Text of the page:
The Surreal Gameplay Programming Team's Friday Meeting, July 2006. From Left to Right; John Cuyle, Lance Dyson, Matt Lauritzen, Joe "The Robot" Sola. Sola's Mom could not be reached for comment.
So just how do you get a team together, keep them working together, keep tensions low during high-crunch periods of time, and just generally make sure they rock the house?
I've got a secret little trick that I figured out while I was managing the Gameplay Programming team at Surreal. (Actually, I discovered some of this while managing the Tools Team, but I refined and codified it when I moved to Gameplay).
We moved to an Agile project management method (kind of based on Scrum) at Surreal in October 2005. Now, people have varying thoughts as to whether or not it was successful or not - but that's for another post - but the upshot of it was that we ended up having two Gameplay team stand-up meetings a week.
One of the things I did early on after moving to the Gameplay team - given that we had two meetings a week - was to look at exactly what those meetings were doing for the team. It ends up that really, the meetings had several purposes:
- To update the status of the team for Production, which we were already tracking in another way anyway.
- To update the team and keep them apprised of what each other were doing. Kind of a forced exchange of information.
- To provide an opportunity for people to exchange information and ideas.
Now, 1) we were already doing via email, and 2) was good, but kind of out of scope for a 15 minute stand-up meeting (it'd expand the meeting for one). 3) seemed like a great thing to me, but needed more flexibility.
By this point I was already doing 1 on 1's with each team member, once a week; these were working well, and mainly I was using them to allow for private conversation about things that were bugging each team member, and to resolve inter-personnel issues, find out what was blocking them and so on.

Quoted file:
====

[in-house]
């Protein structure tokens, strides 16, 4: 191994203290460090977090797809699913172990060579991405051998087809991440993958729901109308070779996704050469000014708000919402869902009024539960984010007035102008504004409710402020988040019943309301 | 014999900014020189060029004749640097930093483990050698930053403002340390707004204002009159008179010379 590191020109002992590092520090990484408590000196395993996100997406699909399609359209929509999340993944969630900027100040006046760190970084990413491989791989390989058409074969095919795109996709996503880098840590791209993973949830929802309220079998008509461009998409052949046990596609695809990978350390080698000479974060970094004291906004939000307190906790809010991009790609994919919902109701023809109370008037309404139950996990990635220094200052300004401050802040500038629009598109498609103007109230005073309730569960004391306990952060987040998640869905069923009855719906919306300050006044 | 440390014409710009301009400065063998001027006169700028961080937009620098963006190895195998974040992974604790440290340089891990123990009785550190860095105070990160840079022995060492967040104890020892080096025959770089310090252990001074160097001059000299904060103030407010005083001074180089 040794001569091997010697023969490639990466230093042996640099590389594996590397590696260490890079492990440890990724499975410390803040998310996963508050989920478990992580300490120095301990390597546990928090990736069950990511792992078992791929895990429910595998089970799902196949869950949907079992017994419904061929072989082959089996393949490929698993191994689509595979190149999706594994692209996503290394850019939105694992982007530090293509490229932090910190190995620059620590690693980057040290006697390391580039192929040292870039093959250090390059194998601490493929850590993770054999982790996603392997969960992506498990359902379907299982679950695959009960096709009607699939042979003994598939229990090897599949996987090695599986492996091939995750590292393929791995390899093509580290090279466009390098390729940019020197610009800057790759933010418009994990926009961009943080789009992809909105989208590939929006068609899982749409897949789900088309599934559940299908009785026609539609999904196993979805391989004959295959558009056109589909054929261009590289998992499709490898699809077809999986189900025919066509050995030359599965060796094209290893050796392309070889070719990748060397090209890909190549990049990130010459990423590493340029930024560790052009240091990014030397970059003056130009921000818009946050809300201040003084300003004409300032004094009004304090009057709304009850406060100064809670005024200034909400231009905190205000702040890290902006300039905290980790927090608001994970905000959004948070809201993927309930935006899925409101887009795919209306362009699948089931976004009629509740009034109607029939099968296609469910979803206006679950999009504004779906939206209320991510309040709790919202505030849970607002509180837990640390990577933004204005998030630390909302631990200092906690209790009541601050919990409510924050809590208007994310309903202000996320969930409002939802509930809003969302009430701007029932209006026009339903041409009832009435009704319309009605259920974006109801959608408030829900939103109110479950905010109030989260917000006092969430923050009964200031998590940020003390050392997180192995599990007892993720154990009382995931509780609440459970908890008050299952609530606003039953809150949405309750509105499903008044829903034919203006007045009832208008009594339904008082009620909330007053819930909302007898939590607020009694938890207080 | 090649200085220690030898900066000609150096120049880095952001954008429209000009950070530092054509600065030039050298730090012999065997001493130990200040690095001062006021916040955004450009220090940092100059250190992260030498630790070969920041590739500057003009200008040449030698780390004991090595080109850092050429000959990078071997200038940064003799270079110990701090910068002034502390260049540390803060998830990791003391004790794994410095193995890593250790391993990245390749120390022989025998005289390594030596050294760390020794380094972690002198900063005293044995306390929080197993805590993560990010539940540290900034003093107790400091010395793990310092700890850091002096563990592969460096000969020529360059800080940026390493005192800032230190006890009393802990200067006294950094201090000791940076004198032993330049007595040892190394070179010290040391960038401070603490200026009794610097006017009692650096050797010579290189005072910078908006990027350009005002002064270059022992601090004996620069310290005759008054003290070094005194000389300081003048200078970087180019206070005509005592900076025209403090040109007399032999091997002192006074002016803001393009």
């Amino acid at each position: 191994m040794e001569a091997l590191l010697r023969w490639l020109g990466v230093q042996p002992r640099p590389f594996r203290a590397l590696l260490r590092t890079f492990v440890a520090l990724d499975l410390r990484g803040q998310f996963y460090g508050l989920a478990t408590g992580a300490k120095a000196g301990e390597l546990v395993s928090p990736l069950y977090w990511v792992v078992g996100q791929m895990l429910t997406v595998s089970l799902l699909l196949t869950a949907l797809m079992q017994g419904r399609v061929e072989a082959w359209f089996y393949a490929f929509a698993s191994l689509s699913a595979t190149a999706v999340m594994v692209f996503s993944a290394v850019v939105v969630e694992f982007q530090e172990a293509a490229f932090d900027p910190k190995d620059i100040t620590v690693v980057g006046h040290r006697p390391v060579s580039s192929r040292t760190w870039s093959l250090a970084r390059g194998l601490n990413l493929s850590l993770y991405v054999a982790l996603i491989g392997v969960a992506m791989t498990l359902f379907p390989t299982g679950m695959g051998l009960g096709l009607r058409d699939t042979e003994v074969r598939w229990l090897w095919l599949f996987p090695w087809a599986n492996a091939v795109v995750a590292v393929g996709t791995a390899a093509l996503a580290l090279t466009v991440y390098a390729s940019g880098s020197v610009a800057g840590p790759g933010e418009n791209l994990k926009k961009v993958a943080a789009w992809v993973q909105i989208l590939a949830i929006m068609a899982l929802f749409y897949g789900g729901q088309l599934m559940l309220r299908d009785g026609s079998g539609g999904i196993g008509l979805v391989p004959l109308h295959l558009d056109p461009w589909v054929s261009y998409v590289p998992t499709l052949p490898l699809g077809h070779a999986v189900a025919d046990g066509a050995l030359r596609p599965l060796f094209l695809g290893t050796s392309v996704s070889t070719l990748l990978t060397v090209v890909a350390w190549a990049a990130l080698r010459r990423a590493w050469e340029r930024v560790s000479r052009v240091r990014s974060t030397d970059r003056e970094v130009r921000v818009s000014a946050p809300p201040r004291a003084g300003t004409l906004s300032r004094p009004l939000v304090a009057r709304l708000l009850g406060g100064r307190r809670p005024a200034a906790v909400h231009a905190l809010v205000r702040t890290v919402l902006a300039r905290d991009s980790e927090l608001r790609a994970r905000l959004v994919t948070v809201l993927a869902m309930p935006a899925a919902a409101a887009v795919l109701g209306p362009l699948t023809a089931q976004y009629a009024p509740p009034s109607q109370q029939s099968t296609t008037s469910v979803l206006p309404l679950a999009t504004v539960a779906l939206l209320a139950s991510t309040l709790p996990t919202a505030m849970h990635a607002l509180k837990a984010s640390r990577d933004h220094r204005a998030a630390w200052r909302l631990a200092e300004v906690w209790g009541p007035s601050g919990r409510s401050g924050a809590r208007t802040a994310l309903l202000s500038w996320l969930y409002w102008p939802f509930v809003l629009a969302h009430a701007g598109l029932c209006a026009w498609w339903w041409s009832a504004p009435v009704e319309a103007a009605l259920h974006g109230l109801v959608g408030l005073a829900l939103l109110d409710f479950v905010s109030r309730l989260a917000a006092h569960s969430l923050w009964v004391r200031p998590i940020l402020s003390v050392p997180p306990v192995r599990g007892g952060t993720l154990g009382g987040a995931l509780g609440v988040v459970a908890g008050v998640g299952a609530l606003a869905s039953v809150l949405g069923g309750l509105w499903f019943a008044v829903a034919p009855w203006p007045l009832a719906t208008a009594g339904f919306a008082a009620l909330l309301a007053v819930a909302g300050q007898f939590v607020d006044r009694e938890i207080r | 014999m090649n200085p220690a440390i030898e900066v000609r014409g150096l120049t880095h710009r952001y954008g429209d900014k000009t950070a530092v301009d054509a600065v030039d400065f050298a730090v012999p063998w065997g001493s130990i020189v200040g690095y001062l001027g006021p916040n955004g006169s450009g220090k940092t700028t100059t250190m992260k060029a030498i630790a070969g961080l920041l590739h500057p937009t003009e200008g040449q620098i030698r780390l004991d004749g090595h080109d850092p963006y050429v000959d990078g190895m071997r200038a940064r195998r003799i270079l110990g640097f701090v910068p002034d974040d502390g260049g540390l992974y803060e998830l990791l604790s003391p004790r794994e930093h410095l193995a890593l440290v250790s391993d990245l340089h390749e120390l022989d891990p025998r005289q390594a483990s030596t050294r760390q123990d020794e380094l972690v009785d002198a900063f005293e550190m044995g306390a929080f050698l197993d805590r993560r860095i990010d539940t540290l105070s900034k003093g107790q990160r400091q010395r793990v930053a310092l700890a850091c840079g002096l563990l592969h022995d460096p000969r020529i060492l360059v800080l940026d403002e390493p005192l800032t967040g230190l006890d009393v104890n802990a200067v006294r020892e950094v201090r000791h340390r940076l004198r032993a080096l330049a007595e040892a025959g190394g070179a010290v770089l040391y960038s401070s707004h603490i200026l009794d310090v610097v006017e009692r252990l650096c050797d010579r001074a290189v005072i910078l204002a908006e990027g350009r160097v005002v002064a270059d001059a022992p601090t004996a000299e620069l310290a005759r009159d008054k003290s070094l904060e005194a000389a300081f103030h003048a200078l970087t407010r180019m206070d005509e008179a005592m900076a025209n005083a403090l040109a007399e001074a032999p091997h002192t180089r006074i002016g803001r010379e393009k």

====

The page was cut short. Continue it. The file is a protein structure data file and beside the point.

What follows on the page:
And of course, Summer hit. And we were in crunch. Again. (We crunched all the way through the previous summer on Suffering: Ties That Bind... I was working 14 hours days on weekdays, and 8 hour days - sometimes longer - on weekends for three months).
Now, Summer in Seattle is a gorgeous time. After spending all winter under oppressive gray skies, everything flips and Seattle becomes one of the most gorgeous places on the planet.
I'd be damned if I was going to miss it again. So I decided to start a new practice.
Summer at Golden Gardens in Seattle - Seriously, it's what makes the rain worthwhile.
The Friday Gameplay Team Meeting
The Friday Gameplay Team Meeting was something I instituted at Surreal, and it works great for keeping your team together, focused and happy. It's now an institution at Surreal - even though I've not managed that team for over a year, which shows some of its staying power.
Instead of two Scrum meetings a week, I cut it down to one formal meeting, and one informal meeting (where I'd take notes if necessary; later we modified this so that notes weren't necessary at these meetings - I'll cover that later). The informal meeting was at 2pm on Friday afternoon, downstairs on the grass field outside the building. (The grass field no longer exists; which is ok, because we're no longer at that building). People were encouraged to bring beer (Friday at Surreal is Beer & Pizza friday). The meeting itself? 30 to 60 minutes long.
Over time, the meetings evolved to include a short soccer kickaround during the summer and early fall. These stopped at the new building because there's no field nearby, so we just meet out on the deck which overlooks the Puget Sound. The beer's still there though.